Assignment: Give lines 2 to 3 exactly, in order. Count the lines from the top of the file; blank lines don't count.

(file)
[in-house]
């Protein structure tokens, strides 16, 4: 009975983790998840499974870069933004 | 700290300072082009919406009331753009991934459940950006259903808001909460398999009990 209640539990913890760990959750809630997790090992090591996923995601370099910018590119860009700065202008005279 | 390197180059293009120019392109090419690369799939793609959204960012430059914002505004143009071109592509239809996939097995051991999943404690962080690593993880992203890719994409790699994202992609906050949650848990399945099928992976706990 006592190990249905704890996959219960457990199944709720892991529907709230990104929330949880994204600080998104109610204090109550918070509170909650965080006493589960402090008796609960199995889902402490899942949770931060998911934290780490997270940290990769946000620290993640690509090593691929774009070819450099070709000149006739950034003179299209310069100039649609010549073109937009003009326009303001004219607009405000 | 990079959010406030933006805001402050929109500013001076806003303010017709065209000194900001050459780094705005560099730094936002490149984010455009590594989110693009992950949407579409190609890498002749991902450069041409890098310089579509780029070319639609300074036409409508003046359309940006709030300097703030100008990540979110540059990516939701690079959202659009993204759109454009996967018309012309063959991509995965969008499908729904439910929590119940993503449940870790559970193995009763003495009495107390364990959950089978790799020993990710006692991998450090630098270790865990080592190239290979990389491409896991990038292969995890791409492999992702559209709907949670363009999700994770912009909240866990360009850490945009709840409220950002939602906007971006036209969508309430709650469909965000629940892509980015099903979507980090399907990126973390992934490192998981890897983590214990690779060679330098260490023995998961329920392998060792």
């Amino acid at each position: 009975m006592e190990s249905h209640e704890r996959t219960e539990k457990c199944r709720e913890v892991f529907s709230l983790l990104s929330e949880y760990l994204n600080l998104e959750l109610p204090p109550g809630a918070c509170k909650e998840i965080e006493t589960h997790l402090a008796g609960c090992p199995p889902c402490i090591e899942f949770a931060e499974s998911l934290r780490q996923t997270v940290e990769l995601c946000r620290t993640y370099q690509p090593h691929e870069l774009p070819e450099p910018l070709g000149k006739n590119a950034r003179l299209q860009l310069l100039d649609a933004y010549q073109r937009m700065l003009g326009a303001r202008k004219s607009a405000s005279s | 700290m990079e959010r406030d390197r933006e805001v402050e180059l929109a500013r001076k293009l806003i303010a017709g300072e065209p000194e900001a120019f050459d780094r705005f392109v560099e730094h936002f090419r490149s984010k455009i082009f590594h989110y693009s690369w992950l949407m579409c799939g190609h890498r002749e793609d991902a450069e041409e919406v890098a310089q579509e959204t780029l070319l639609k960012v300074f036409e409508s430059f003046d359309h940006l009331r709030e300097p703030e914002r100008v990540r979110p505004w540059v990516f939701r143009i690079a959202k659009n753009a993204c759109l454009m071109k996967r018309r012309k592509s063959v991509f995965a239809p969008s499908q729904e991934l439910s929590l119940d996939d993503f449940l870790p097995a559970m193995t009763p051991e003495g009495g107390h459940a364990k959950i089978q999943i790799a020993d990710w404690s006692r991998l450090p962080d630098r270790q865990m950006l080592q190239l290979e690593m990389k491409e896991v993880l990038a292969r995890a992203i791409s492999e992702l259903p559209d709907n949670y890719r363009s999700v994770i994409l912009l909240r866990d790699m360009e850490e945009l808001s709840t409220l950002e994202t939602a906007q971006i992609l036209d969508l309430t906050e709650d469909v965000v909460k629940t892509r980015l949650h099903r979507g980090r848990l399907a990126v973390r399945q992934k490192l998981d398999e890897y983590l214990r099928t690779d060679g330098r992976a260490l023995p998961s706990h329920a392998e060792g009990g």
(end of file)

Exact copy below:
């Protein structure tokens, strides 16, 4: 009975983790998840499974870069933004 | 700290300072082009919406009331753009991934459940950006259903808001909460398999009990 209640539990913890760990959750809630997790090992090591996923995601370099910018590119860009700065202008005279 | 390197180059293009120019392109090419690369799939793609959204960012430059914002505004143009071109592509239809996939097995051991999943404690962080690593993880992203890719994409790699994202992609906050949650848990399945099928992976706990 006592190990249905704890996959219960457990199944709720892991529907709230990104929330949880994204600080998104109610204090109550918070509170909650965080006493589960402090008796609960199995889902402490899942949770931060998911934290780490997270940290990769946000620290993640690509090593691929774009070819450099070709000149006739950034003179299209310069100039649609010549073109937009003009326009303001004219607009405000 | 990079959010406030933006805001402050929109500013001076806003303010017709065209000194900001050459780094705005560099730094936002490149984010455009590594989110693009992950949407579409190609890498002749991902450069041409890098310089579509780029070319639609300074036409409508003046359309940006709030300097703030100008990540979110540059990516939701690079959202659009993204759109454009996967018309012309063959991509995965969008499908729904439910929590119940993503449940870790559970193995009763003495009495107390364990959950089978790799020993990710006692991998450090630098270790865990080592190239290979990389491409896991990038292969995890791409492999992702559209709907949670363009999700994770912009909240866990360009850490945009709840409220950002939602906007971006036209969508309430709650469909965000629940892509980015099903979507980090399907990126973390992934490192998981890897983590214990690779060679330098260490023995998961329920392998060792």
């Amino acid at each position: 009975m006592e190990s249905h209640e704890r996959t219960e539990k457990c199944r709720e913890v892991f529907s709230l983790l990104s929330e949880y760990l994204n600080l998104e959750l109610p204090p109550g809630a918070c509170k909650e998840i965080e006493t589960h997790l402090a008796g609960c090992p199995p889902c402490i090591e899942f949770a931060e499974s998911l934290r780490q996923t997270v940290e990769l995601c946000r620290t993640y370099q690509p090593h691929e870069l774009p070819e450099p910018l070709g000149k006739n590119a950034r003179l299209q860009l310069l100039d649609a933004y010549q073109r937009m700065l003009g326009a303001r202008k004219s607009a405000s005279s | 700290m990079e959010r406030d390197r933006e805001v402050e180059l929109a500013r001076k293009l806003i303010a017709g300072e065209p000194e900001a120019f050459d780094r705005f392109v560099e730094h936002f090419r490149s984010k455009i082009f590594h989110y693009s690369w992950l949407m579409c799939g190609h890498r002749e793609d991902a450069e041409e919406v890098a310089q579509e959204t780029l070319l639609k960012v300074f036409e409508s430059f003046d359309h940006l009331r709030e300097p703030e914002r100008v990540r979110p505004w540059v990516f939701r143009i690079a959202k659009n753009a993204c759109l454009m071109k996967r018309r012309k592509s063959v991509f995965a239809p969008s499908q729904e991934l439910s929590l119940d996939d993503f449940l870790p097995a559970m193995t009763p051991e003495g009495g107390h459940a364990k959950i089978q999943i790799a020993d990710w404690s006692r991998l450090p962080d630098r270790q865990m950006l080592q190239l290979e690593m990389k491409e896991v993880l990038a292969r995890a992203i791409s492999e992702l259903p559209d709907n949670y890719r363009s999700v994770i994409l912009l909240r866990d790699m360009e850490e945009l808001s709840t409220l950002e994202t939602a906007q971006i992609l036209d969508l309430t906050e709650d469909v965000v909460k629940t892509r980015l949650h099903r979507g980090r848990l399907a990126v973390r399945q992934k490192l998981d398999e890897y983590l214990r099928t690779d060679g330098r992976a260490l023995p998961s706990h329920a392998e060792g009990g």